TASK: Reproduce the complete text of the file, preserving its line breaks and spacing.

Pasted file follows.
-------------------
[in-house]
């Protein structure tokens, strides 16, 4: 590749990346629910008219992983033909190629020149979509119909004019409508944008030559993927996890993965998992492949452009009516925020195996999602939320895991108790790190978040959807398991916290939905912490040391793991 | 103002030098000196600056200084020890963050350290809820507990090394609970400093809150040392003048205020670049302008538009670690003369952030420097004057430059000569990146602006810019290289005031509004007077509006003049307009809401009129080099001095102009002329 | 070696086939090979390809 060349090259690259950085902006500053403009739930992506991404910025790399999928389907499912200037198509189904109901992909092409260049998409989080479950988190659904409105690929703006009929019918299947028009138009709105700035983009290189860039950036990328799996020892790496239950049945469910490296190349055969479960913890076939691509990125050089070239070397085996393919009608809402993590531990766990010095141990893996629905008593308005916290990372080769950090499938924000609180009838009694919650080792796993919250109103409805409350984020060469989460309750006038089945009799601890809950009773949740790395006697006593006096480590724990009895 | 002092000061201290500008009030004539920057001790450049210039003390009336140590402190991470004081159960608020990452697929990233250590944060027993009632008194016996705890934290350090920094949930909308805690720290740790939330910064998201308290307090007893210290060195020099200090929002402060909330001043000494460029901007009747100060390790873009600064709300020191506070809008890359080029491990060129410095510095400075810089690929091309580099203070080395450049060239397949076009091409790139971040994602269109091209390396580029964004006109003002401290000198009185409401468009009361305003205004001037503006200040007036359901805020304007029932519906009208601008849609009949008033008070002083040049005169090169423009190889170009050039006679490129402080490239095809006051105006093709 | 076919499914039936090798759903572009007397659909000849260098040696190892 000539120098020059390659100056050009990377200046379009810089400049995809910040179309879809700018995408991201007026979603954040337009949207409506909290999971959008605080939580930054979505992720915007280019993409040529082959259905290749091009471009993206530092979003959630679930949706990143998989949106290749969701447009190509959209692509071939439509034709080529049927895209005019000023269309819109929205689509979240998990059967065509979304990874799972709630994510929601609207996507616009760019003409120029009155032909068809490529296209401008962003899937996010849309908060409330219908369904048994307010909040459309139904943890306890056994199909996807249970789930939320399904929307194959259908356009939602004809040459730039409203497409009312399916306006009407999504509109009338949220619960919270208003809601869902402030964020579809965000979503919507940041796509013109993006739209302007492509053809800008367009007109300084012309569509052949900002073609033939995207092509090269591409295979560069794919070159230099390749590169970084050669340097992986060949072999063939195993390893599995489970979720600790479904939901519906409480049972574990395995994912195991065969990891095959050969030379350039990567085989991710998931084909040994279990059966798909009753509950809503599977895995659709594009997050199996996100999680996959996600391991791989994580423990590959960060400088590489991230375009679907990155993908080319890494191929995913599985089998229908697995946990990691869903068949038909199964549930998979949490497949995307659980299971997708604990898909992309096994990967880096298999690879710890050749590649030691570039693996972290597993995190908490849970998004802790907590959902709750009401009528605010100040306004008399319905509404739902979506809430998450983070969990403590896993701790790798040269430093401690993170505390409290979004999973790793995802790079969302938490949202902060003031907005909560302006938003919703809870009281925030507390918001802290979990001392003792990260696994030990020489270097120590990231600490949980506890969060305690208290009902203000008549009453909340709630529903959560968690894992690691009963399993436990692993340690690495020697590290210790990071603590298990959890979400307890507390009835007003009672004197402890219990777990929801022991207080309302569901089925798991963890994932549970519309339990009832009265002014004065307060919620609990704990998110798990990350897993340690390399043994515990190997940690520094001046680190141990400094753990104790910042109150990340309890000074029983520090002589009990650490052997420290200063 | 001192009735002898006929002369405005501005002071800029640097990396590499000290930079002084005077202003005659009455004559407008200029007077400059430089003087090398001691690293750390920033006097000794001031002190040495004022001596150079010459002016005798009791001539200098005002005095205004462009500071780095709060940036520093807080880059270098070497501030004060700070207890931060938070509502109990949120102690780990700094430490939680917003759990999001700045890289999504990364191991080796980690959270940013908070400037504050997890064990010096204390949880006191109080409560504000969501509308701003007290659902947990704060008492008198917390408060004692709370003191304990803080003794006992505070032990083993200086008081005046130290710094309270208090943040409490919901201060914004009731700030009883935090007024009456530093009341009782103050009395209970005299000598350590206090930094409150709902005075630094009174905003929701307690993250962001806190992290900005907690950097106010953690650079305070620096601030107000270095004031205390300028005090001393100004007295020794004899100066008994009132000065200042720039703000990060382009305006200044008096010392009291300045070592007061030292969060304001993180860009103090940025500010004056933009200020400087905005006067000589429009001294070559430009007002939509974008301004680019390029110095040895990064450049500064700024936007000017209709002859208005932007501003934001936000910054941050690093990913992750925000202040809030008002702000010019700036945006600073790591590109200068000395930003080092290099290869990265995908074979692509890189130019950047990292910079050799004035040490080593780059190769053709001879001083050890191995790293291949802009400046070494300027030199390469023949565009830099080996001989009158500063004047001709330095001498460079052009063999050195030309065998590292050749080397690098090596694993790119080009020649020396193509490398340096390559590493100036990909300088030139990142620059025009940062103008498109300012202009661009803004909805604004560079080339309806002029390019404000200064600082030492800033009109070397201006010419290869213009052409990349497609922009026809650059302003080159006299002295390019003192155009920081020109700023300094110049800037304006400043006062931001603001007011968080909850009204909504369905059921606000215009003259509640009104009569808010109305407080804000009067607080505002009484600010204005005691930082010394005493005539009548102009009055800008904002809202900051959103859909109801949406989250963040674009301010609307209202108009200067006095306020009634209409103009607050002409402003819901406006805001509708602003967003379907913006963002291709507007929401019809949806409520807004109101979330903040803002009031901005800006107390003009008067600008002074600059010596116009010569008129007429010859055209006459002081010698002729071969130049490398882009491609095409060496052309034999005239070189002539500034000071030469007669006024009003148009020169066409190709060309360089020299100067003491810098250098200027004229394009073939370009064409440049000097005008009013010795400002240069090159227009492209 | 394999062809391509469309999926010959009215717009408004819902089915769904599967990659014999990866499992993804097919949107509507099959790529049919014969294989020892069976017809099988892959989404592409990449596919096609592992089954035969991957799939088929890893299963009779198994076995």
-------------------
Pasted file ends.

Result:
[in-house]
């Protein structure tokens, strides 16, 4: 590749990346629910008219992983033909190629020149979509119909004019409508944008030559993927996890993965998992492949452009009516925020195996999602939320895991108790790190978040959807398991916290939905912490040391793991 | 103002030098000196600056200084020890963050350290809820507990090394609970400093809150040392003048205020670049302008538009670690003369952030420097004057430059000569990146602006810019290289005031509004007077509006003049307009809401009129080099001095102009002329 | 070696086939090979390809 060349090259690259950085902006500053403009739930992506991404910025790399999928389907499912200037198509189904109901992909092409260049998409989080479950988190659904409105690929703006009929019918299947028009138009709105700035983009290189860039950036990328799996020892790496239950049945469910490296190349055969479960913890076939691509990125050089070239070397085996393919009608809402993590531990766990010095141990893996629905008593308005916290990372080769950090499938924000609180009838009694919650080792796993919250109103409805409350984020060469989460309750006038089945009799601890809950009773949740790395006697006593006096480590724990009895 | 002092000061201290500008009030004539920057001790450049210039003390009336140590402190991470004081159960608020990452697929990233250590944060027993009632008194016996705890934290350090920094949930909308805690720290740790939330910064998201308290307090007893210290060195020099200090929002402060909330001043000494460029901007009747100060390790873009600064709300020191506070809008890359080029491990060129410095510095400075810089690929091309580099203070080395450049060239397949076009091409790139971040994602269109091209390396580029964004006109003002401290000198009185409401468009009361305003205004001037503006200040007036359901805020304007029932519906009208601008849609009949008033008070002083040049005169090169423009190889170009050039006679490129402080490239095809006051105006093709 | 076919499914039936090798759903572009007397659909000849260098040696190892 000539120098020059390659100056050009990377200046379009810089400049995809910040179309879809700018995408991201007026979603954040337009949207409506909290999971959008605080939580930054979505992720915007280019993409040529082959259905290749091009471009993206530092979003959630679930949706990143998989949106290749969701447009190509959209692509071939439509034709080529049927895209005019000023269309819109929205689509979240998990059967065509979304990874799972709630994510929601609207996507616009760019003409120029009155032909068809490529296209401008962003899937996010849309908060409330219908369904048994307010909040459309139904943890306890056994199909996807249970789930939320399904929307194959259908356009939602004809040459730039409203497409009312399916306006009407999504509109009338949220619960919270208003809601869902402030964020579809965000979503919507940041796509013109993006739209302007492509053809800008367009007109300084012309569509052949900002073609033939995207092509090269591409295979560069794919070159230099390749590169970084050669340097992986060949072999063939195993390893599995489970979720600790479904939901519906409480049972574990395995994912195991065969990891095959050969030379350039990567085989991710998931084909040994279990059966798909009753509950809503599977895995659709594009997050199996996100999680996959996600391991791989994580423990590959960060400088590489991230375009679907990155993908080319890494191929995913599985089998229908697995946990990691869903068949038909199964549930998979949490497949995307659980299971997708604990898909992309096994990967880096298999690879710890050749590649030691570039693996972290597993995190908490849970998004802790907590959902709750009401009528605010100040306004008399319905509404739902979506809430998450983070969990403590896993701790790798040269430093401690993170505390409290979004999973790793995802790079969302938490949202902060003031907005909560302006938003919703809870009281925030507390918001802290979990001392003792990260696994030990020489270097120590990231600490949980506890969060305690208290009902203000008549009453909340709630529903959560968690894992690691009963399993436990692993340690690495020697590290210790990071603590298990959890979400307890507390009835007003009672004197402890219990777990929801022991207080309302569901089925798991963890994932549970519309339990009832009265002014004065307060919620609990704990998110798990990350897993340690390399043994515990190997940690520094001046680190141990400094753990104790910042109150990340309890000074029983520090002589009990650490052997420290200063 | 001192009735002898006929002369405005501005002071800029640097990396590499000290930079002084005077202003005659009455004559407008200029007077400059430089003087090398001691690293750390920033006097000794001031002190040495004022001596150079010459002016005798009791001539200098005002005095205004462009500071780095709060940036520093807080880059270098070497501030004060700070207890931060938070509502109990949120102690780990700094430490939680917003759990999001700045890289999504990364191991080796980690959270940013908070400037504050997890064990010096204390949880006191109080409560504000969501509308701003007290659902947990704060008492008198917390408060004692709370003191304990803080003794006992505070032990083993200086008081005046130290710094309270208090943040409490919901201060914004009731700030009883935090007024009456530093009341009782103050009395209970005299000598350590206090930094409150709902005075630094009174905003929701307690993250962001806190992290900005907690950097106010953690650079305070620096601030107000270095004031205390300028005090001393100004007295020794004899100066008994009132000065200042720039703000990060382009305006200044008096010392009291300045070592007061030292969060304001993180860009103090940025500010004056933009200020400087905005006067000589429009001294070559430009007002939509974008301004680019390029110095040895990064450049500064700024936007000017209709002859208005932007501003934001936000910054941050690093990913992750925000202040809030008002702000010019700036945006600073790591590109200068000395930003080092290099290869990265995908074979692509890189130019950047990292910079050799004035040490080593780059190769053709001879001083050890191995790293291949802009400046070494300027030199390469023949565009830099080996001989009158500063004047001709330095001498460079052009063999050195030309065998590292050749080397690098090596694993790119080009020649020396193509490398340096390559590493100036990909300088030139990142620059025009940062103008498109300012202009661009803004909805604004560079080339309806002029390019404000200064600082030492800033009109070397201006010419290869213009052409990349497609922009026809650059302003080159006299002295390019003192155009920081020109700023300094110049800037304006400043006062931001603001007011968080909850009204909504369905059921606000215009003259509640009104009569808010109305407080804000009067607080505002009484600010204005005691930082010394005493005539009548102009009055800008904002809202900051959103859909109801949406989250963040674009301010609307209202108009200067006095306020009634209409103009607050002409402003819901406006805001509708602003967003379907913006963002291709507007929401019809949806409520807004109101979330903040803002009031901005800006107390003009008067600008002074600059010596116009010569008129007429010859055209006459002081010698002729071969130049490398882009491609095409060496052309034999005239070189002539500034000071030469007669006024009003148009020169066409190709060309360089020299100067003491810098250098200027004229394009073939370009064409440049000097005008009013010795400002240069090159227009492209 | 394999062809391509469309999926010959009215717009408004819902089915769904599967990659014999990866499992993804097919949107509507099959790529049919014969294989020892069976017809099988892959989404592409990449596919096609592992089954035969991957799939088929890893299963009779198994076995």